Welcoming a new baby into your family is a magical time. With a new bundle of joy, you might be concerned about the impact on your cat, especially if this is your first baby.
It’s not unusual for expectant parents to wonder if they need to rehome their cat in this situation. The good news is cats and babies can live together in harmony, and many cat owners find that cats make excellent companions for their children.
We’ve created this guide to cats and babies to help you make introducing your cat to your new baby as easy as possible. We also answer common questions such as can cats get jealous of babies, should the nursery be out of bounds for my cat, do cats get along with babies, and what to do if your cat is having trouble adjusting to changes in your home.
Having cats and newborn babies might make you feel anxious, but with simple tips and tricks mentioned in our helpful video, it's easy to bring a baby into your cat's life without too much disruption.
It’s always best to be prepared, so once you know you are pregnant:
Cats love routine and one of the best ways to make introducing your cat to your baby go as smoothly as possible is to be proactive. We have lots of tips in our ‘Cats and your pregnancy’ guide to help you prepare for your cat for the baby, long before they arrive.
When you first introduce your cat to your baby, try to stay calm and relaxed, as this will help your cat feel more at ease. Here’s a few things you can do:
You might be wondering do cats get along with babies? The answer is yes, with a little patience. The most important part of helping your cat adjust to your new family member is to be patient and kind.
The addition of a baby will bring lots of new smells, sounds and probably lots of new baby equipment to the house. This can be quite overwhelming for a cat, especially if the home was very calm and quiet previously. There are several things you can do to keep everyone happy during this time:
Understandably, lots of new and expectant parents ask themselves the question: is it safe to have cats around newborns? A newborn is especially vulnerable, so you should take precautions to prevent any accidents and therefore cats and babies should always be supervised. However, many will just ignore the new infant and keep a wide berth.
If you’re wondering should the nursery be out of bounds for your cat, it is good practice to keep your cat away, especially with a newborn. Once you’ve decided which room will be the nursery, start teaching your cat as early as possible that the room is off limits, so it’s not a shock to be shut out when the new baby arrives.
You should also discourage your cat from using the cot as a bed, even before the baby arrives. You could try giving them a choice of places to sleep including in a warm spot of the house.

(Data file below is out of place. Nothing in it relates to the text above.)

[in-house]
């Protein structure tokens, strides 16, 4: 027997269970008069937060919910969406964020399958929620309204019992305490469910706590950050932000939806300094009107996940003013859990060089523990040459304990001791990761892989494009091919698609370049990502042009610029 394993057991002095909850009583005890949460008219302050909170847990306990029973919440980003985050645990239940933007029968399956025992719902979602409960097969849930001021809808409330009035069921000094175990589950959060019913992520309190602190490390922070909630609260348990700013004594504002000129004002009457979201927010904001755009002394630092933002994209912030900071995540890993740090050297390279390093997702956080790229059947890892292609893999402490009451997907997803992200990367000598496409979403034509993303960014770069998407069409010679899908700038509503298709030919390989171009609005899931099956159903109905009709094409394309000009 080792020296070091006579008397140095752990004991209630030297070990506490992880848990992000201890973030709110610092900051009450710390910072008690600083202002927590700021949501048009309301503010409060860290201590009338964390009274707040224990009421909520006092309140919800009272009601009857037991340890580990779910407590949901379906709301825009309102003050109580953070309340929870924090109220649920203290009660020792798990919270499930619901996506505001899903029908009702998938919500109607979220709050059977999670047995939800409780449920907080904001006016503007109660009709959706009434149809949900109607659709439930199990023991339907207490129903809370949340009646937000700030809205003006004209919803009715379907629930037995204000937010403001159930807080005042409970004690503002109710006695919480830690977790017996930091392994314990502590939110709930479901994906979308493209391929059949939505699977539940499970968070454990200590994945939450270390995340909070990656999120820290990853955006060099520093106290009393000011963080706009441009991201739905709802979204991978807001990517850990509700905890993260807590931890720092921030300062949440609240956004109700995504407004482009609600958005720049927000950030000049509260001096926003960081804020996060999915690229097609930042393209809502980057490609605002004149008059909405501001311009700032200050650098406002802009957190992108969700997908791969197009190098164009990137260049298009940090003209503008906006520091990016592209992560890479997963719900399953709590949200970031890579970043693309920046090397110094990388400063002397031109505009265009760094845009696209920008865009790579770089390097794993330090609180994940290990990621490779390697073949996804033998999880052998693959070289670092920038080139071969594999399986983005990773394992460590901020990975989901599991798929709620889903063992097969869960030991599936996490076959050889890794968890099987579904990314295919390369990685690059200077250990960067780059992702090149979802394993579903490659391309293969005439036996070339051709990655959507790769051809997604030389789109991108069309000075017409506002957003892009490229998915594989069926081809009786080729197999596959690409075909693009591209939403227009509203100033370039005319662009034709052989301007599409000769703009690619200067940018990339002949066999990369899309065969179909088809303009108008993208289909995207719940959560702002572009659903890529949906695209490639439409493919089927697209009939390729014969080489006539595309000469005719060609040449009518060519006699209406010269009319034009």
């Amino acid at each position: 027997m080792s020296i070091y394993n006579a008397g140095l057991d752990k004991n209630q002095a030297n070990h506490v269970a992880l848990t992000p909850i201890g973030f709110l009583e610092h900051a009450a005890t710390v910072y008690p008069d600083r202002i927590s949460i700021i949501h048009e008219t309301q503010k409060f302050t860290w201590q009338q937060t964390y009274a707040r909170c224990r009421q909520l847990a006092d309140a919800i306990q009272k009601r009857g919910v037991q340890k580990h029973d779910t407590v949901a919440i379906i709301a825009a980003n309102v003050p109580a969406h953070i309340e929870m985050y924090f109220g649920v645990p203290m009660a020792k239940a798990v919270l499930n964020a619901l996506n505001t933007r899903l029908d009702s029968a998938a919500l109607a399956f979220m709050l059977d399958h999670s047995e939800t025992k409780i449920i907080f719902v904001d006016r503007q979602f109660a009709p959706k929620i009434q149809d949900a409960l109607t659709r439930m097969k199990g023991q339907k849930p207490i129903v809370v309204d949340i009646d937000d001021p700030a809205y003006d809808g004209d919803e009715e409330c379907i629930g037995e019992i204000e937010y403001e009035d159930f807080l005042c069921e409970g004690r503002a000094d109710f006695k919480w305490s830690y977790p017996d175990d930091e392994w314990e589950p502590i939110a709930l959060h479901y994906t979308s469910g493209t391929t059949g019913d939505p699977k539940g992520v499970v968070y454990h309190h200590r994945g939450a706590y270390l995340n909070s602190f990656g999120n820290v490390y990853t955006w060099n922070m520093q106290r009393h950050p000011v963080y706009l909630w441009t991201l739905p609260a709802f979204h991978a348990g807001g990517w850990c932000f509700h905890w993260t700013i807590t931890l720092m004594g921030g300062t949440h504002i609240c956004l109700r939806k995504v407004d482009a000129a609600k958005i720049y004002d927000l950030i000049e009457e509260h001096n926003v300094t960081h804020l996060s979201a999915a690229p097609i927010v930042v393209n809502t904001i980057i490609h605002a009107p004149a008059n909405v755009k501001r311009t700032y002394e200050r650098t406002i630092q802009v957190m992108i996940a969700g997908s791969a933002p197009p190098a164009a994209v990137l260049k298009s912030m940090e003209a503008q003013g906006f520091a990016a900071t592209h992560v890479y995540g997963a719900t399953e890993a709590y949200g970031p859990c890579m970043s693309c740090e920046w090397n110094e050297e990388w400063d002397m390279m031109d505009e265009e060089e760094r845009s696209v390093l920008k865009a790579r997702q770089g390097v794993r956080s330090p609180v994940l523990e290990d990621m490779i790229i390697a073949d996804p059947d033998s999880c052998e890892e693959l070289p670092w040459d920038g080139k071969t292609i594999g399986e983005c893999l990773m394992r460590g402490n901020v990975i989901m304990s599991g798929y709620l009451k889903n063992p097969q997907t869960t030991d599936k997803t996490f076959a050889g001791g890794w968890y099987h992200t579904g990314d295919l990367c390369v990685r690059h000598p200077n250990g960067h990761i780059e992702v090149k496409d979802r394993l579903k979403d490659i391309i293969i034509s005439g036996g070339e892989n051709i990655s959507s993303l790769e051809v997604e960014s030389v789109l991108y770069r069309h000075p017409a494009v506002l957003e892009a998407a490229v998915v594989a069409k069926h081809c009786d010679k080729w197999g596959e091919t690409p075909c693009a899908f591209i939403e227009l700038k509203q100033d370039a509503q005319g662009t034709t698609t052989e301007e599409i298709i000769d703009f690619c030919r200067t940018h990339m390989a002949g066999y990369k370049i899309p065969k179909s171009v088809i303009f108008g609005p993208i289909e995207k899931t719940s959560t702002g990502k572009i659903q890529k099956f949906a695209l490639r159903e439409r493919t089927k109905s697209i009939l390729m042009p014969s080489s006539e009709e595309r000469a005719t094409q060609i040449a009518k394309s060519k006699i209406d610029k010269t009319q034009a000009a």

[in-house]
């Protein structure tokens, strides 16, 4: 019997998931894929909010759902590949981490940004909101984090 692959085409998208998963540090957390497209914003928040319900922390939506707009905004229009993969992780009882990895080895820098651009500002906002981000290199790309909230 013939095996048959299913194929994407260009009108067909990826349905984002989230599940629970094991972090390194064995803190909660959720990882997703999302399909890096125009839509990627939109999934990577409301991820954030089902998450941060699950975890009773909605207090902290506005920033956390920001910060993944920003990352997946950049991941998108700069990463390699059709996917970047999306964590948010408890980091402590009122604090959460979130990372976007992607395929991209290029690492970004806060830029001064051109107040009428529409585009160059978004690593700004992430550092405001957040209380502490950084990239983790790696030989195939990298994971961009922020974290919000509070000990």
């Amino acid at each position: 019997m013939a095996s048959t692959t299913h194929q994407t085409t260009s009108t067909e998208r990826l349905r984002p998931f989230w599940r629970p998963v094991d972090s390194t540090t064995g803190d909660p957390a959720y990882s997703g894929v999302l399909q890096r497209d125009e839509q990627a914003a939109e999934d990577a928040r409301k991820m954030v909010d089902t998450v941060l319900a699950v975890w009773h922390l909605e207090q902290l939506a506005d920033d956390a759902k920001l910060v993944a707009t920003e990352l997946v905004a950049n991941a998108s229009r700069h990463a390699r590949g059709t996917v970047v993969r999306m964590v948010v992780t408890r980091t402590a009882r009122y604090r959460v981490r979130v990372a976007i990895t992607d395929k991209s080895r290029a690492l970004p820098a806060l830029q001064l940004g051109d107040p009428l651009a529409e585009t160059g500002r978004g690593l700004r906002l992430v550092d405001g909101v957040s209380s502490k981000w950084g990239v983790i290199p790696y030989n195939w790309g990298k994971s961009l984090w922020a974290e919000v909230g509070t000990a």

As with any pet, there are some things you need to bear in mind, but generally it’s perfectly safe for cats and babies to live together. For example, you might be worried that your cat could bite or scratch. Cats are not typically aggressive, and if they feel threatened, they will often back away and hide.
It’s really important to make sure that interactions between your cat and baby are supervised, particularly as your baby gets older and starts crawling around, as unexpected movement and noise might frighten your cat and cause injury. Toddlers can seem very unpredictable from a cat’s perspective.
New parents also tend to ask can cats make babies sick? You should treat your cat regularly for both fleas and worms, as this will reduce the risk of your baby getting ill. Cat poo also presents a small risk, so keep your cat’s litter tray well out of reach of children and make sure to clean any surfaces your cat could stand on – such as kitchen sides – to prevent cross-contamination. Last but not least, keep your baby’s feeding utensils stored safely away from curious paws.
Some parents worry that their baby might develop allergies with a cat in the house. It is unlikely your baby will develop these from exposure to cats. In fact, some studies have shown that children living with pets are less likely to develop allergies.
There are lots of reasons why cats are great companions for children, and with a little patience, cats and babies can be the best of friends. A 2018 survey by Cats Protection found that 96% of people agree there are benefits to children growing up with cats, from teaching them compassion to encouraging a sense of responsibility.
By taking the proper precautions and keeping an eye on how your cat and baby interact, you’re helping them develop a friendship that could last a lifetime. If you’re looking for success stories, check out our blog featuring stories from real cat owners that have become parents.
Cats thrive on routine and having a new baby in your home can be unsettling for everyone. This could lead to some behavioural issues such as excessive vocalisation, toileting issues or aggression.
If you’re worried about their behaviour or struggling to cope, do seek advice from your vet to rule out medical reasons and then get a referral to a qualified cat behaviourist from the Animal Behaviour and Training Council (www.abtc.org.uk) who will be able to help to provide advice tailored to your own cat and the situation.